If you can do all of the above and then report back with your findings we can continue the troubleshooting. Whatever happens you will almost certainly need to have some form of EQ on the sub - Audyssey XT32 does a marvellous job of EQing the bass so normally I'd just suggest using that, but there are alternatives and we may need to consider them later depending on what your experiments show.

Don't give up - you have the makings of a great system - all you need to do is get it working as it should!

EDIT: you could also be sitting in a huge null. Temporarily relocating the speakers/sub should give us some clues there. But before you do anything, play something bass-heavy and move around the room. Is there a place where the bass suddenly sounds good?



My sub is a def tech supercube 1. To me it is ok for movies but to slow and boomy for music. I pulled it away from the wall a few inches and it sounds a little better. But I want to go with a two sub setup, possibly passive. I think this would solve my bass problems. As you suggested I moved the fronts around a bit, pulled them a little farther from the wall and toed them wider apart. This seemed to help.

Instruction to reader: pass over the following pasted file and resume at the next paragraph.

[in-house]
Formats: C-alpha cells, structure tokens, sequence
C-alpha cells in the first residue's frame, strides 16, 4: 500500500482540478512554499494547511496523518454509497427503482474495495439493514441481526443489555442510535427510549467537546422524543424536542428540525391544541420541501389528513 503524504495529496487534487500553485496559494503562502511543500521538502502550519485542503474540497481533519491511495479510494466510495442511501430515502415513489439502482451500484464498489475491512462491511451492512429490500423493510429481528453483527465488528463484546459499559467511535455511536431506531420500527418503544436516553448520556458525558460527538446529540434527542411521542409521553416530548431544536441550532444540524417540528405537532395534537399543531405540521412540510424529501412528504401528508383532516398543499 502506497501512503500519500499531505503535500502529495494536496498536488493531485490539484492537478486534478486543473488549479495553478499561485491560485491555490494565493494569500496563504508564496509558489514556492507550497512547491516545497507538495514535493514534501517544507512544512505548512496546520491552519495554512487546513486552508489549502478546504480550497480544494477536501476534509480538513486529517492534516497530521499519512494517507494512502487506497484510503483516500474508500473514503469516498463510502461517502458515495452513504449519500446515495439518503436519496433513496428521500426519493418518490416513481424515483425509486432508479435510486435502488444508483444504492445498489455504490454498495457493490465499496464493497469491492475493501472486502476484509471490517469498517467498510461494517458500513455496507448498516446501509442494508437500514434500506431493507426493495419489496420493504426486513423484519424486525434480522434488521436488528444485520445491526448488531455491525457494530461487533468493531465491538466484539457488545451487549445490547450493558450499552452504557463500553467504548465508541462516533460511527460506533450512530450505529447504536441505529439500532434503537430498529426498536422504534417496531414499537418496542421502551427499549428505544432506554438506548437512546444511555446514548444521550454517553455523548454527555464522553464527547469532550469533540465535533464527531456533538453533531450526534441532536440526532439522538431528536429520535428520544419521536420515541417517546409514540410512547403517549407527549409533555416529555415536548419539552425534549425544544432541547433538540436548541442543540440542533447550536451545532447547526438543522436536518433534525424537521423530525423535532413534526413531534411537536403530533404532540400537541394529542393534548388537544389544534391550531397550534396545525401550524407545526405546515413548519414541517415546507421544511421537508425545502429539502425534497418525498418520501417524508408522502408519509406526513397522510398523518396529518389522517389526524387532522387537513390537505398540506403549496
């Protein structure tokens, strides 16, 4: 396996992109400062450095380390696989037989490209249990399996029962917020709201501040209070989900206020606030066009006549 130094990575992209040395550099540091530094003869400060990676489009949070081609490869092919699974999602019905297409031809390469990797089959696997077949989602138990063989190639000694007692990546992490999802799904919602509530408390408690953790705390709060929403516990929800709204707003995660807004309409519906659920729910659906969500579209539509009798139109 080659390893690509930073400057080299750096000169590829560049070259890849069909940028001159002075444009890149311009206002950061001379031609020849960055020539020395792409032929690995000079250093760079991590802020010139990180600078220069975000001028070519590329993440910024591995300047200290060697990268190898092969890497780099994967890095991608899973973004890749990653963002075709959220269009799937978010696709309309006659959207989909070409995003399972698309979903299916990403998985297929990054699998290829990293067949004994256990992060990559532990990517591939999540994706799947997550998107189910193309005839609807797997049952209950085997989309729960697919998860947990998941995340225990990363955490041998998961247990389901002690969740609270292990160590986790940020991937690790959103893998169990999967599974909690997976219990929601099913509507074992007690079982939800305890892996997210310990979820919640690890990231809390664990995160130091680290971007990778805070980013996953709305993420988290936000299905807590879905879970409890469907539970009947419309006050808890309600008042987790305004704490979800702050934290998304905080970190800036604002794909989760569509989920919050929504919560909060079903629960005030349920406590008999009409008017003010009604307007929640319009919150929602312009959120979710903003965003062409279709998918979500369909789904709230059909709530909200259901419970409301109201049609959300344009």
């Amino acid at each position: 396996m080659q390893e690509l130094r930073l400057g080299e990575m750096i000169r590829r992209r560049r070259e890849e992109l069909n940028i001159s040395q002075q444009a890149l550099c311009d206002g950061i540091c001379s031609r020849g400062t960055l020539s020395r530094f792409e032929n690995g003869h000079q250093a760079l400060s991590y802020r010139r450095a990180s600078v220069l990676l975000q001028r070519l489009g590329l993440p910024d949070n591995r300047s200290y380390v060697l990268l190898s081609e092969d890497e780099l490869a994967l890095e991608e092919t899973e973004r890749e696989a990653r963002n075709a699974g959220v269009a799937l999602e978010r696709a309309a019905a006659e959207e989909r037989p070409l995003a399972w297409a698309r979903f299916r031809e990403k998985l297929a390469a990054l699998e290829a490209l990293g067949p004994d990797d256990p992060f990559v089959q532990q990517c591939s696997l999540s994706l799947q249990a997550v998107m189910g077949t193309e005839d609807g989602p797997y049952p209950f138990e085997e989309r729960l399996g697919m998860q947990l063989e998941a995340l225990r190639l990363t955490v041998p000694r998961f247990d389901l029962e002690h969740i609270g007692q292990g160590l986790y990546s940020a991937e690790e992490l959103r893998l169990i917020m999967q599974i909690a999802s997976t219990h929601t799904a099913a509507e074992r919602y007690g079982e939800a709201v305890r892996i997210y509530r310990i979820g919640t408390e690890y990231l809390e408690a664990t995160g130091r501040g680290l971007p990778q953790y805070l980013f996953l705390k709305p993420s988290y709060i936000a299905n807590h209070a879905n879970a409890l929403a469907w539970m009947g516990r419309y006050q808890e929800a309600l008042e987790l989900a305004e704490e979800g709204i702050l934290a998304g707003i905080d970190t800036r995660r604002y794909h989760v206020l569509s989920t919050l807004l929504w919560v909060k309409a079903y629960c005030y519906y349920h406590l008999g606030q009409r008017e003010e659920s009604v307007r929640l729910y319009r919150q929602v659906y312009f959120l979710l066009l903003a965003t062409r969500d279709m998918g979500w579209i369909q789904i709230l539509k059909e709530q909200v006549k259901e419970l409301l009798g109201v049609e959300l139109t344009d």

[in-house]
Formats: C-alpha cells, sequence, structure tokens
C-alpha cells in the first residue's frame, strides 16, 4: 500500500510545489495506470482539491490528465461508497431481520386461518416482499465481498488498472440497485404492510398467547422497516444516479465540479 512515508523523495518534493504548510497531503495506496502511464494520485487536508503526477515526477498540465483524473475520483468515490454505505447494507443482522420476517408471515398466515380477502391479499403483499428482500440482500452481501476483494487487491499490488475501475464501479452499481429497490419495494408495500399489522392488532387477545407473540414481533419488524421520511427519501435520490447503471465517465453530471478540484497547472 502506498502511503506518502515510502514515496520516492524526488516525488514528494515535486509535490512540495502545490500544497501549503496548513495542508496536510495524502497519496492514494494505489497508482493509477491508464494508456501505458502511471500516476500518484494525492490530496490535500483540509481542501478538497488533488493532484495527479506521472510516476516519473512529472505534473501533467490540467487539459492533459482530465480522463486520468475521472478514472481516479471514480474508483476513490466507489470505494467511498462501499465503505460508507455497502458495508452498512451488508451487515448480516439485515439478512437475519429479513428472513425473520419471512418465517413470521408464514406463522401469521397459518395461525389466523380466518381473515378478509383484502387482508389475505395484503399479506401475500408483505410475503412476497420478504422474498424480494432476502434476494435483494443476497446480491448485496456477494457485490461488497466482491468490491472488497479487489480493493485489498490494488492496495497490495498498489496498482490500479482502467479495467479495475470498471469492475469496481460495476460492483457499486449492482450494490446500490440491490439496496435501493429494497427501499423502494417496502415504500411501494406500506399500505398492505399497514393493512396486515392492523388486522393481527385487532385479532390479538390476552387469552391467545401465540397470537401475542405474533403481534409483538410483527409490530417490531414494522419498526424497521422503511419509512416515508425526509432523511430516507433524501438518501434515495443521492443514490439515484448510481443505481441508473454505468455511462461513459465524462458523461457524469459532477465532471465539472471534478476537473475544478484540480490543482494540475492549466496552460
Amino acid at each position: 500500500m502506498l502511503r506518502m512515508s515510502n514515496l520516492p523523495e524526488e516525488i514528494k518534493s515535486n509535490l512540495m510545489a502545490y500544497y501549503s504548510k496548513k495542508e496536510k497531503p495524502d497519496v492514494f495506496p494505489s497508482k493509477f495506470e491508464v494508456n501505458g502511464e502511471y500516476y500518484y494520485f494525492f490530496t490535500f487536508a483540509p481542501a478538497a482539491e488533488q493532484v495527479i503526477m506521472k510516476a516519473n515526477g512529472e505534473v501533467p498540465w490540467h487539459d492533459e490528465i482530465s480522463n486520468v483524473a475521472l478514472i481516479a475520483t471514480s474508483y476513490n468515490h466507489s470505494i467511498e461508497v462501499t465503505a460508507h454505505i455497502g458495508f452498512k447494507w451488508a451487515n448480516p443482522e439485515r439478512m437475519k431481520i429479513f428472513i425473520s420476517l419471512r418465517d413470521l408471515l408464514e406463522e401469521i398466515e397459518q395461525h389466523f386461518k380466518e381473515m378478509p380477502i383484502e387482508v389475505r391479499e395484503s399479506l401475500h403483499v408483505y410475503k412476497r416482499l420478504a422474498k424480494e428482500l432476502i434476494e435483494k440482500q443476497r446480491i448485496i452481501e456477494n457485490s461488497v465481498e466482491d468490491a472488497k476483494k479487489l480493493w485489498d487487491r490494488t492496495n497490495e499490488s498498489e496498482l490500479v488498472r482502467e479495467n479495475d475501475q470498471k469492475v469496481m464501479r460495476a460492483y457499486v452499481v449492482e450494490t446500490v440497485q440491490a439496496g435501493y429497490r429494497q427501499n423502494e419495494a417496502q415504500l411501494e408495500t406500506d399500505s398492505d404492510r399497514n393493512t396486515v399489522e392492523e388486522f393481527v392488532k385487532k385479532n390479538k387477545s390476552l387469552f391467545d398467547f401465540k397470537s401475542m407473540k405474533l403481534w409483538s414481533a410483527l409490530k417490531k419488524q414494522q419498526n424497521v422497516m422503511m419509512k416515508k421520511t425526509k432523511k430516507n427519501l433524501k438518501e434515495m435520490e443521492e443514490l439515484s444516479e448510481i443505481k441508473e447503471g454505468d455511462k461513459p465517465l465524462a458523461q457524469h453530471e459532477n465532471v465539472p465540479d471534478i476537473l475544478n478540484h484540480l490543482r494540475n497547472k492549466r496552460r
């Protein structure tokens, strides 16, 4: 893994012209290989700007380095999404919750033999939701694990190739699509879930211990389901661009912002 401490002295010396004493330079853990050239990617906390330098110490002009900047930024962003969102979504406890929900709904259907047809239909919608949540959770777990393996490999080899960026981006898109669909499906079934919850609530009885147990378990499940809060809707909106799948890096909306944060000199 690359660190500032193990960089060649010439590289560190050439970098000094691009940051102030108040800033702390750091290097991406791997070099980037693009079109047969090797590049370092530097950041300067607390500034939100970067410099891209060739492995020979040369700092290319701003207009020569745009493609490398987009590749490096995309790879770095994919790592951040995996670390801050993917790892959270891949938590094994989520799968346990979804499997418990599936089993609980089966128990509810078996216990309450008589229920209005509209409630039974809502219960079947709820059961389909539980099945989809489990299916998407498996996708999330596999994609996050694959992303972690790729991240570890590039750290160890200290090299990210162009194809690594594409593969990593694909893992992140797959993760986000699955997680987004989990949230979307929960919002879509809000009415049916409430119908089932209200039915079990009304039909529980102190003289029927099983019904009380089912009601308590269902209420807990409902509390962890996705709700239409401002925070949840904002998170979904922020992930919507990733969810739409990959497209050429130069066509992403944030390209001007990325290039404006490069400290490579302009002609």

post #15617 of 17194
Quote:
Originally Posted by RichB View Post

I recently changed from the Sunfire 7400 to an Outlaw 7500 driving my Revels and I prefer the Outlaw.
I was able to do some comparison with my Salons before selling the Sunfire.

It is hard to describe but I feel the Outlaw is faster, cleaner, and has better bass control.
So in this case, I prefer 200 WPC over 400 WPC.
A very load listening levels the Outlaw maintained a distinct sound where the Sunfire got loud but was not a clear.